We've all faced the dilemma at some point: Should I keep studying (or working) and delay bedtime, or log out and hit the hay?
In college, I regularly stayed up until midnight or 1 a.m. studying and writing lab reports, even though my alarm went off at 5 a.m. each morning for rowing practice. It was just so tempting to stay up late when there was so much work to be done—so much work, all the time.
But while running on four or five hours of sleep in college let me finish a lot of work, I was sleepy. I nodded off during class, ate more food to keep myself awake, and became more susceptible to catching colds. I found it harder to study because I hadn’t paid attention in class. I even found myself sometimes being short-tempered toward my friends.
Today, after working in a sleep research laboratory for the past four years and becoming intimately acquainted with what the research says about sleep curtailment, I am much more inclined to shut the books, close my laptop, and crawl into bed, because the fact is that there are literally no benefits—none, zip, zero, nada—to depriving oneself of necessary sleep.
What does sleep deprivation do to your body?
What does sleep deprivation do to your brain?
How can you tell if you're getting enough sleep?
You can take a test called the Epworth Sleepiness Scale. If you add your total score (out of a maximum of 24 points), you can get a sense of how sleepy you are, subjectively. (The average person scores around four or five.) There’s also an objective test of daytime sleepiness in which an individual has several 20-minute nap opportunities throughout the day. The lower the sleep latency, the greater the “sleep need.”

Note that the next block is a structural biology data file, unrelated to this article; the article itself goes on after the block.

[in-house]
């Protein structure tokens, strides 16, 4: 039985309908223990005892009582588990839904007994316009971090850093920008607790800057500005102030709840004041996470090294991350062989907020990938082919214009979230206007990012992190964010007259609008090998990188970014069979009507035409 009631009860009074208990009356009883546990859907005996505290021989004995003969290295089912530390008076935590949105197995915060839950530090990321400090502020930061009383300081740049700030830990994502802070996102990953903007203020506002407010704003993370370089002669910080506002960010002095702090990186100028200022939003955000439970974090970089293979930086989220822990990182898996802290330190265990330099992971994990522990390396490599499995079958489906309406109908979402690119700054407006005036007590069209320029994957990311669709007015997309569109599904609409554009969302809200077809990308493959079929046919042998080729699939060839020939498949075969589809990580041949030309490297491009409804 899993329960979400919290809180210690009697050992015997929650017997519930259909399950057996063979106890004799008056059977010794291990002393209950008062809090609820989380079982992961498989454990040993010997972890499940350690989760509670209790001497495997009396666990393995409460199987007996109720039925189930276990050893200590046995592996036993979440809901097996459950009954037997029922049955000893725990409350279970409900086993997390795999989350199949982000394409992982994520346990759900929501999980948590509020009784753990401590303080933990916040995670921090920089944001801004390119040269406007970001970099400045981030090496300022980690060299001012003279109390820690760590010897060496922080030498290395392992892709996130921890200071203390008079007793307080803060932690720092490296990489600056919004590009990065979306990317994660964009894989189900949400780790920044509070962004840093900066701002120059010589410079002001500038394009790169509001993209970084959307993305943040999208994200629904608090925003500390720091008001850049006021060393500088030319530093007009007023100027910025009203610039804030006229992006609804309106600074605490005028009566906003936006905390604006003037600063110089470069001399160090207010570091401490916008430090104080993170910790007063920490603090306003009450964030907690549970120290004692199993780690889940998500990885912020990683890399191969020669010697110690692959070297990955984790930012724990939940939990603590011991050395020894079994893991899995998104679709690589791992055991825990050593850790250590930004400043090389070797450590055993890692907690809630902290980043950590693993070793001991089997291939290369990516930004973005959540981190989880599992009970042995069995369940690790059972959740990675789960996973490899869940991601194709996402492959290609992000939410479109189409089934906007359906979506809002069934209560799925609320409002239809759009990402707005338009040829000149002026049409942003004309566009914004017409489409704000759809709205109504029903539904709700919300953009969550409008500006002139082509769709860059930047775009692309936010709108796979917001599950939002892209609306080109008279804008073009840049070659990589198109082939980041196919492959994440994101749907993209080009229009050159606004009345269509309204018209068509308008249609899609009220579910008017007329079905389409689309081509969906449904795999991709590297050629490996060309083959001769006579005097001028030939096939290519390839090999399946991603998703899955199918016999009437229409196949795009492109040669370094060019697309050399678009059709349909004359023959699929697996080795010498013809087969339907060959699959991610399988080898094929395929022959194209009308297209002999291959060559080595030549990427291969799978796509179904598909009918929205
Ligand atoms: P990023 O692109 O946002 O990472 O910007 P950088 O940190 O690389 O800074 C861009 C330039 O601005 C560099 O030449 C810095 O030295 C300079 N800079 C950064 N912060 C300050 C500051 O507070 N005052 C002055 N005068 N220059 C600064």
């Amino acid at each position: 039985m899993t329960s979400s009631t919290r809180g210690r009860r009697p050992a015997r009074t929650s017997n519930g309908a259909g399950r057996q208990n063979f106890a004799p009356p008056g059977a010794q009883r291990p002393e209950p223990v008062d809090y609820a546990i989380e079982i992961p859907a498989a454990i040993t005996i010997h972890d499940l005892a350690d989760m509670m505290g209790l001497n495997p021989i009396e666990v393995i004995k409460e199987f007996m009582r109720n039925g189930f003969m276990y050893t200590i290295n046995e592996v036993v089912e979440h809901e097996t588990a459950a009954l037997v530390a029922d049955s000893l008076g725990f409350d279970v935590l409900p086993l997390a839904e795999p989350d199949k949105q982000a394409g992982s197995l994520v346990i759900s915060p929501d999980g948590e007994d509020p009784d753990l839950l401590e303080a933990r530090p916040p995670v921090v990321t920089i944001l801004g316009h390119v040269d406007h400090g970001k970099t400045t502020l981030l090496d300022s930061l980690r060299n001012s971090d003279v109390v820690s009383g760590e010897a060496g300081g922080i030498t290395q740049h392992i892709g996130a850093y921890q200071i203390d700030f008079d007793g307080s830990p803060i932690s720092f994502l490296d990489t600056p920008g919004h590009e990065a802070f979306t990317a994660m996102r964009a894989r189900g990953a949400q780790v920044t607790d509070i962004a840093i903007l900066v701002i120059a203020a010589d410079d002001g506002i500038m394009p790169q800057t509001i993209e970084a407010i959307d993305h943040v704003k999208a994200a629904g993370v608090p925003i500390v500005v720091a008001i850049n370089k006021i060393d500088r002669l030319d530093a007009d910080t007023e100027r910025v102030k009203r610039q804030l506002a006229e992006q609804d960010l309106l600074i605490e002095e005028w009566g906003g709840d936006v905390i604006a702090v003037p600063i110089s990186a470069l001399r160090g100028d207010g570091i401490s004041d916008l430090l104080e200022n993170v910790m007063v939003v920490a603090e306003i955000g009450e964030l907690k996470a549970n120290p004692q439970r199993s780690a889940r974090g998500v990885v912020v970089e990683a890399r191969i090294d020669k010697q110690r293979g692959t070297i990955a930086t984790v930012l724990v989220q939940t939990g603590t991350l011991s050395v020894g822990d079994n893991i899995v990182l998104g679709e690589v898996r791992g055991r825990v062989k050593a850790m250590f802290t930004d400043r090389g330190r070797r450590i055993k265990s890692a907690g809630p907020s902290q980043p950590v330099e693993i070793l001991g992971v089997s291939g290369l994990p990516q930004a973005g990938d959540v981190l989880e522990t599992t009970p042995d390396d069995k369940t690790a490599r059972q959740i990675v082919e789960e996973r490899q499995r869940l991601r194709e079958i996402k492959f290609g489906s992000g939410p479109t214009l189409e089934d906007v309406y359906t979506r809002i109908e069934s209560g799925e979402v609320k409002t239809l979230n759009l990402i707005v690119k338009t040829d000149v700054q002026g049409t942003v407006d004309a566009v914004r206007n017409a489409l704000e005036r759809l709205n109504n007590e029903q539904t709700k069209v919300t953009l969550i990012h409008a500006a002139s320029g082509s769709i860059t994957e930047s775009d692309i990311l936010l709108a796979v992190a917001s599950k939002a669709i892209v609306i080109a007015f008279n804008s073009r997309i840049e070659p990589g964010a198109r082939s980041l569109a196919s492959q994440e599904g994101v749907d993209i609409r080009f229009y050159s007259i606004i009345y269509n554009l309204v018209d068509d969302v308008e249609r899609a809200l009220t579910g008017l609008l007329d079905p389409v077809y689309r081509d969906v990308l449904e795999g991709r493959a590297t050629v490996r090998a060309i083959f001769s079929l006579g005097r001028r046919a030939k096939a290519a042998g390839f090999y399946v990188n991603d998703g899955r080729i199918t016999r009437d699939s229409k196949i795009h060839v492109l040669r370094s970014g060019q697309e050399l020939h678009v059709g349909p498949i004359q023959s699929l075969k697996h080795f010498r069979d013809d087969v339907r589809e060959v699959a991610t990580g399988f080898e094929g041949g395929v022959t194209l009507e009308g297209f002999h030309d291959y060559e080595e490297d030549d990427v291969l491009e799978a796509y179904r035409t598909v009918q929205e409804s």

But sometimes you don't feel like you could actually fall asleep during the day, and yet it’s still clear you aren’t getting enough sleep. Do you find it difficult to get out of bed in the morning? Feel you need coffee to start your day? Find yourself yawning frequently? Feel sluggish, unmotivated, inattentive, or foggy-headed? Find yourself getting sick more often, or unable to perform as well in the gym? You’re probably running on too little sleep.
You have a test or project due tomorrow, and you're too stressed to fall asleep. What can you do?
So…should you stay up an extra hour working, or give yourself an extra hour of sleep?
I don’t think this question needs answering! Physical effects aside, sleep loss makes it difficult to learn, pay attention, and memorize information. Working late at night, to a degree, becomes counterproductive; delaying sleep cuts into our precious slow-wave sleep stage, which is associated with reduced cortisol levels and memory consolidation.
You get one body and one brain in life. Give them enough sleep—it’s the single best thing you can do to perform and feel your best every day.